The third wave of suicide operations began in 2008, following the creation of the Caucasus Emirate, with a cluster of attacks in Chechnya, North Ossetia and Ingushetia. Then in 2009 Umarov issued a statement in which he declared that the ad hoc network which had been involved in the wave of attacks in 2002-2004 – the Riyad us-Saliheyn – had been reconstituted. The statement went unnoticed by many, until suicide attacks killed scores of policemen in Ingushetia in 2010. However during 2010 and early 2011 key rebels – including Supyan Abdullayev, Anzor Astemirov and Ali Taziev – from the multi-ethnic leadership of the Caucasus Emirate – were killed, or captured. The local authorities in Ingushetia, Kabardino-Balkaria and Chechnya had sought to plant moles to undermine the capability of the network of jama'ats, as part of their long term strategy to undermine the regional network. The rebel groups in Ingushetia, Kabardino-Balkaria and Chechnya had been greatly weakened, as local counter-terror operations and attrition damaged the network of local groups.

Although small in number and only loosely connected, the groupings of local militant jama'ats were attracting young volunteers, including a handful of Russian converts to Islam. By late 2010 Dagestan had become the focal point of the regional insurgency. As violence escalated in the following years it was these groups who deployed Russian converts to conduct suicide attacks.

A prominent Sufi Shaykh, Said Efendi Chirkeisky was killed on 28 August 2012, by a local Russian convert to Islam, while a twin suicide attack in Gubden, Dagestan, in February 2011, was also reportedly conducted by two Slavic converts linked to the insurgency. If, as reported, one of the attackers involved in the Volgograd train station blast was a Russian convert to Islam associated with the Caucasus Emirate, it is likely that he will had some connection to Dagestani militants. The October 2013 suicide attack on a trolley bus in Volgograd was also reportedly linked to the Dagestani branch of the militant underground.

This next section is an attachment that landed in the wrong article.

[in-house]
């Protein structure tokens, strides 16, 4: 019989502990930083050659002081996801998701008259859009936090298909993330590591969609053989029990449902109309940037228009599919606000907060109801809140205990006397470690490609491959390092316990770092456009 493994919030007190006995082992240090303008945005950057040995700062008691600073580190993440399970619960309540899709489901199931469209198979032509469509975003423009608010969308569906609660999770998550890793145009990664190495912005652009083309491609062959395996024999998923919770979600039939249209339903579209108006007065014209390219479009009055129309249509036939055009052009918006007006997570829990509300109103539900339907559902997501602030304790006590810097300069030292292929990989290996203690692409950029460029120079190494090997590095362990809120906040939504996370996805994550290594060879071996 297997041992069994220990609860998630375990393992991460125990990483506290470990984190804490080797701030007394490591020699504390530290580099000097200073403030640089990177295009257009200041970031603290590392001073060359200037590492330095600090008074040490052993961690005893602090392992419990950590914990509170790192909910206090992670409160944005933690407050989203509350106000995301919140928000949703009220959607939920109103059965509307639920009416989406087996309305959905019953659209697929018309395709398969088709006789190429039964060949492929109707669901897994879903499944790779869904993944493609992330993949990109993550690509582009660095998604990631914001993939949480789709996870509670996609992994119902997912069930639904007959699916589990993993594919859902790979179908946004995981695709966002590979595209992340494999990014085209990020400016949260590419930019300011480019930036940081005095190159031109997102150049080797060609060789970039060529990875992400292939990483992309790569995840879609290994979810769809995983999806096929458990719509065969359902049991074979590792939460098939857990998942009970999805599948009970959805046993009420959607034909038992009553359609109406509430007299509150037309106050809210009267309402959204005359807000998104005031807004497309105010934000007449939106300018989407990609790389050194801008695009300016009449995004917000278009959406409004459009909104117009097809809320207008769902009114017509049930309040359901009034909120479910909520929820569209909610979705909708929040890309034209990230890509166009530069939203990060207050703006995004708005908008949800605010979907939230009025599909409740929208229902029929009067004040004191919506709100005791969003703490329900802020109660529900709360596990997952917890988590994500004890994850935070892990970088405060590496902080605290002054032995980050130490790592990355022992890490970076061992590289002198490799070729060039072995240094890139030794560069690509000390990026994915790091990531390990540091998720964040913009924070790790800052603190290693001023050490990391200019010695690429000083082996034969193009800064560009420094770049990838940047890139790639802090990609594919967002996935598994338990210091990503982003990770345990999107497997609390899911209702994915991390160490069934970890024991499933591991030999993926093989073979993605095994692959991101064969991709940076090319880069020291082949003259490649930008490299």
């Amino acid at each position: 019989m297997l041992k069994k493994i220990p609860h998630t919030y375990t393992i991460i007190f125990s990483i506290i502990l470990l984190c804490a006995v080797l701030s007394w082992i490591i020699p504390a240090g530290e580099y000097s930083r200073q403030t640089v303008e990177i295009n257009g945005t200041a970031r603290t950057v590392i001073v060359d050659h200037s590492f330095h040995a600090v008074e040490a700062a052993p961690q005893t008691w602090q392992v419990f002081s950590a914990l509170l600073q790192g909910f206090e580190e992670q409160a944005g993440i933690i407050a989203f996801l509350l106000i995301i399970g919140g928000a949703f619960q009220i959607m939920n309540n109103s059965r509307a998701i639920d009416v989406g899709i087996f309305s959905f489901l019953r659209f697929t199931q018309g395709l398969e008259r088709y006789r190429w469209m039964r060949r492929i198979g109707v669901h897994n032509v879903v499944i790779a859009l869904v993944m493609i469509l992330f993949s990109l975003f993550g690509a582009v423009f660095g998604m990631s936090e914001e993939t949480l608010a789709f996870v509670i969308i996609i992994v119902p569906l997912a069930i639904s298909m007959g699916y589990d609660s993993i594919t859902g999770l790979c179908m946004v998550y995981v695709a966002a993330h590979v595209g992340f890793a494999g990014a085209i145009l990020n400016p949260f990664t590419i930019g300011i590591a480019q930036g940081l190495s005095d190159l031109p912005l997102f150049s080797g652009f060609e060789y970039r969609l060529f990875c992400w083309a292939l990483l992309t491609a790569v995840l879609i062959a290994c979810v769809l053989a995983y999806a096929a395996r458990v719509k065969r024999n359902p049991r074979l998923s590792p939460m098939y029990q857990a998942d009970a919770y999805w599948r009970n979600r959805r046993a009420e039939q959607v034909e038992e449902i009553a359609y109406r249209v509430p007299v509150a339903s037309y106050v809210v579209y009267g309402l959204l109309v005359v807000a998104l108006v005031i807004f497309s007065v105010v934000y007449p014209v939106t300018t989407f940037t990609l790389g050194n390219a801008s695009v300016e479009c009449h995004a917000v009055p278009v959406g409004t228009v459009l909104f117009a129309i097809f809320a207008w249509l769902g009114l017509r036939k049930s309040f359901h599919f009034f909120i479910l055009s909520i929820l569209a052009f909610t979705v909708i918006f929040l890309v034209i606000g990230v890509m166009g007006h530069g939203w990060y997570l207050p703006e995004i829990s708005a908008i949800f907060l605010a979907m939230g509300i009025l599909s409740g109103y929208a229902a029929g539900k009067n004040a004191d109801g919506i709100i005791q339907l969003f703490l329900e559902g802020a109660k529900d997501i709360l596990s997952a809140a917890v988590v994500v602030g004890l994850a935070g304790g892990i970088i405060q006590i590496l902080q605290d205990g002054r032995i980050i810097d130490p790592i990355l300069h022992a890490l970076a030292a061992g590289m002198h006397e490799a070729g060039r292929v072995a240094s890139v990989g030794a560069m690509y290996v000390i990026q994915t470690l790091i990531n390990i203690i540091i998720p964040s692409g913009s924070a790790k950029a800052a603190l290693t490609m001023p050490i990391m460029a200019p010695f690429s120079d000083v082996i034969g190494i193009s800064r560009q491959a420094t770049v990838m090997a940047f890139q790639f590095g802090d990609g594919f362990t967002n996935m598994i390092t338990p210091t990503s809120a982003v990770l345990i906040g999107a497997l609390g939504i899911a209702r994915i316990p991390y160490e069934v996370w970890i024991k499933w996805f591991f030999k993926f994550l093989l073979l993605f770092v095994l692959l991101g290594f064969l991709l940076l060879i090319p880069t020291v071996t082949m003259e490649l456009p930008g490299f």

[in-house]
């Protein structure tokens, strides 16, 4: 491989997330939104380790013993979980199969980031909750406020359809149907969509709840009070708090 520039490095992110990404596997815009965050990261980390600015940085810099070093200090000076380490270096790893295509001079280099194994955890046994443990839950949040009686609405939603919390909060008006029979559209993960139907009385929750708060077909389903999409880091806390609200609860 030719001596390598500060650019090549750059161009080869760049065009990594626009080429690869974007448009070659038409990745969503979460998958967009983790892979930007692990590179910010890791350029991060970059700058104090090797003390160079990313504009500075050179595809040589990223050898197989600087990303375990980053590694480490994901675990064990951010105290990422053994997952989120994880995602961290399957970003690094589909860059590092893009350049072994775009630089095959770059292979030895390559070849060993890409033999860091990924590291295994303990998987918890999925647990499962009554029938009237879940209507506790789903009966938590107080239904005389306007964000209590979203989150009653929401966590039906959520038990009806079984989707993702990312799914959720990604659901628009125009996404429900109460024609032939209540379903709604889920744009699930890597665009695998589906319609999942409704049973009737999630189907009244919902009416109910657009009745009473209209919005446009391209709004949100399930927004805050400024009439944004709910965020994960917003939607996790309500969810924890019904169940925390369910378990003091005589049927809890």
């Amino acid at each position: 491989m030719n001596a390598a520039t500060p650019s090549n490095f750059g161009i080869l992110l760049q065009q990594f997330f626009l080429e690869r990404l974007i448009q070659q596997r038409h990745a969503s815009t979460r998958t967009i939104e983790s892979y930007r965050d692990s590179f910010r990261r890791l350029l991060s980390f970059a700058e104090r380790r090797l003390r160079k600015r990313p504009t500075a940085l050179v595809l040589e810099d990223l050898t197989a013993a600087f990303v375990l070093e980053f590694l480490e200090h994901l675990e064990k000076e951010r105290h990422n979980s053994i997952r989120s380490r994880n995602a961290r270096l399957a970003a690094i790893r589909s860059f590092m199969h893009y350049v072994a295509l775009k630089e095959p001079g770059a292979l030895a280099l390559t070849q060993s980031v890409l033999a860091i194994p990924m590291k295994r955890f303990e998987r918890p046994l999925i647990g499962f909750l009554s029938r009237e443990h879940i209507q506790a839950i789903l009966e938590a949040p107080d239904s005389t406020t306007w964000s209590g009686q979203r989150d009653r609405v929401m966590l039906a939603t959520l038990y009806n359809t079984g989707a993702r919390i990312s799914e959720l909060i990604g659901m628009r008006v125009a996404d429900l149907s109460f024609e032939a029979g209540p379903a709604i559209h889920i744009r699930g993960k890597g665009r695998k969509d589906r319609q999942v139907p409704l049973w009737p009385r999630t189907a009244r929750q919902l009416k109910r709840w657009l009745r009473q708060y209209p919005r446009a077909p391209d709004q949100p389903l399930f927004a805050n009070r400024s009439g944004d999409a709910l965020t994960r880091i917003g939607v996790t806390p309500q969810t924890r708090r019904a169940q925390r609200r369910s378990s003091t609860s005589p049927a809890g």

Other known groups have less of an interest or capability to launch attacks of this kind, in Russia, even though some organisations might hold similar beliefs. Nonetheless the Caucasus Emirate has consistently declared a pan-Islamist agenda, focused on a territorialised reading of jihad in Russia. The statement released in mid 2013 by Doku Umarov sought to draw attention to the genocide of Circassian peoples, as a way to legitimise attacks designed to disrupt the Sochi Winter Olympics. The conflicts in Chechnya in the 1990s did became a cause celebre in jihadi culture, even though the network of foreign fighters associated with Ibn Khattab – the leader of the Arab fighters in the North Caucasus – was, in many ways, in competition with Al-Qa’ida.

Although little evidence exists of connections between Chechen fighters and Al Qa’ida, even in the late 1990s, the federal authorities have consistently tried to portray the threat linked to the North Caucasus as both domestic and international – enveloped within a global reading of militant Islam. The war in Syria in which a number of vocal, Russian-speaking jihadi volunteers – some with connections to the North Caucasus – have participated, has renewed fears for the Russian authorities, who point to the threat posed by seasoned volunteers returning to the North Caucasus who are capable of re-invigorating the regional insurgency.

However, the statement by Umarov in mid 2013 sought to explicitly draw attention to the era of Russian Imperialism, and implicitly reinforce the pan-Turkic character of the Caucasus Emirate. As more information about the attacks are released by the Russian authorities, and perhaps in further statements by the rebels themselves, the role of groups from the North Caucasus may become clearer. The attacks in Volgograd – originally a commercial settlement known as Tsaritsyn, and later a fortress built to defend the unstable Southern Russia border – may well have been designed to undermine the Kremlin administration ahead of the Sochi Winter Olympics: they may well have also been planned to challenge Vladimir Putin, nearly fourteen years after he first assumed the role of acting Russian President.  

Dr Cerwyn Moore works on the changing nature of the regional insurgency in the North Caucasus (suicide attacks; foreign fighters; Islam) at the University of Birmingham.